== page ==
Let’s look at a few facts about Ebola, to determine whether there really is a danger of a global pandemic, or whether once again the American people are being steered by the mainstream media.
Ebola, an airborne virus of the family Filoviridae, genus Ebolavirus, is believed to be transmitted initially from bats. First appearing in the Democratic Republic of the Congo in 1974, this hemorrhagic fever has since appeared in several sporadic outbreaks on the African continent.
Symptoms can take from two to 21 days to appear after initial exposure to Ebola; however, the average time is 8 to 10 days.
Those with a healthy immune system are most likely to survive and will have developed antibodies that will keep them safe for the next 10 years.
Based on the method of transmission, the prevention is primarily about not coming into contact with the bodily fluids of someone sick with Ebola. If you must be around someone with Ebola, or who is suspected of having been exposed to Ebola, then make sure you use proper equipment.
All outbreaks of Ebola have occurred in Africa, and short of some traveler, exposed while in Africa and then traveling by plane outside of Africa; chances are pretty slim that you’ll be exposed to Ebola while living in Small Town, USA. So you’re probably safe.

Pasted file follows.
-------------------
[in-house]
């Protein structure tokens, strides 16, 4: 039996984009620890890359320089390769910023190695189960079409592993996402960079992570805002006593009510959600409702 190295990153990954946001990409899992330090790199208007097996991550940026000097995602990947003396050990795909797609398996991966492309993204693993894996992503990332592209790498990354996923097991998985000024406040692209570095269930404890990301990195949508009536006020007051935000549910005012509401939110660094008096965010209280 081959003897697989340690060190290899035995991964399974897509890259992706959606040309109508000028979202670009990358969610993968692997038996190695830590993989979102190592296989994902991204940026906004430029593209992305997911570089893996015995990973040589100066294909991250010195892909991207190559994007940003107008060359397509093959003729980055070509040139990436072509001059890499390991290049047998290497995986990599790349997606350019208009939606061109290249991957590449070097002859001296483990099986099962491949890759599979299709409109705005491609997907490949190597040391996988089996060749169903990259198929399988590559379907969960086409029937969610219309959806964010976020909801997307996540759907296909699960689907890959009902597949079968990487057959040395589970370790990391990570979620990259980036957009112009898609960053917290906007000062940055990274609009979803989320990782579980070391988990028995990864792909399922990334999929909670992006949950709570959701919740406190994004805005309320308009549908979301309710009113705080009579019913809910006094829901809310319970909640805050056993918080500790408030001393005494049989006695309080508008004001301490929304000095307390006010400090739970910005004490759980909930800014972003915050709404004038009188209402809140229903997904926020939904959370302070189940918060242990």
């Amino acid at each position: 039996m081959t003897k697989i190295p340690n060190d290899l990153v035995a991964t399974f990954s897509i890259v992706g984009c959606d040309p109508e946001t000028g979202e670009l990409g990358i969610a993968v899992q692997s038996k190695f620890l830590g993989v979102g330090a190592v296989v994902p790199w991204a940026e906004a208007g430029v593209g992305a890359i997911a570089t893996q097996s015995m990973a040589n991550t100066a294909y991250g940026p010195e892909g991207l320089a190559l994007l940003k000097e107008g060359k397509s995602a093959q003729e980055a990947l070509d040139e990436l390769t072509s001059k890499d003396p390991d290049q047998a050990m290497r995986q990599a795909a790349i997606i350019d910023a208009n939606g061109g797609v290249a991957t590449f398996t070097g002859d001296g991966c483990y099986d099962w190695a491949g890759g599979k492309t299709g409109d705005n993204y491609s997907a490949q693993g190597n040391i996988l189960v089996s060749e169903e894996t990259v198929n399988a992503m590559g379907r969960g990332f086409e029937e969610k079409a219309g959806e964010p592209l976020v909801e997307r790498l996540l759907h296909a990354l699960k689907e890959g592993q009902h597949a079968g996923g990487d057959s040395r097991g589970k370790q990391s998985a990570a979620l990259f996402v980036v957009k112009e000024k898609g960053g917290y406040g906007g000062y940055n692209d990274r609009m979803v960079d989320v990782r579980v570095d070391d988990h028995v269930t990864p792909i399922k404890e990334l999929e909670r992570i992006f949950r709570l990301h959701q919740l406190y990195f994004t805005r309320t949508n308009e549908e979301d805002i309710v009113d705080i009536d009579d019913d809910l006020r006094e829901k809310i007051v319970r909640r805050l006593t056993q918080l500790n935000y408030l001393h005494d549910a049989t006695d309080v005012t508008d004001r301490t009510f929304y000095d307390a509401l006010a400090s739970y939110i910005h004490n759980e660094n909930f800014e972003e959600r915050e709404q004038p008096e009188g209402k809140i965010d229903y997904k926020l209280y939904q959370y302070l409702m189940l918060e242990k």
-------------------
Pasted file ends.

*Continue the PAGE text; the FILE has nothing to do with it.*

Or are you?
Based on the fact that Russia, and probably other governments, stockpiled hemorrhagic fevers during the Cold War, Anthony Fauci, director of the National Institute of Allergy and Infectious Diseases told a Senate hearing recently, “Theoretically, you can manipulate almost any virus to change it in any way you want.”
He also warned lawmakers that while Ebola is only transmitted through direct contact with bodily fluids, it wouldn’t take much for it to mutate to being airborne.
However, the idea of someone, with the idea of deliberately getting infected and then coming to the US in the hopes of causing a massive outbreak…a story making the rounds of some survival sites…so highly unlikely as to be nothing more than fear mongering.
To put the threat of an Ebola pandemic into perspective, let’s look at the mortality rates of a few modern disease threats:
The facts about Ebola are, unless you are planning on traveling to Africa and visiting a hospital or clinic where Ebola patients are being cared for, then you are probably not in any danger from Ebola. Just keep your mosquito repellent handy and consider stocking up on a few N95 face masks for the next flu outbreak.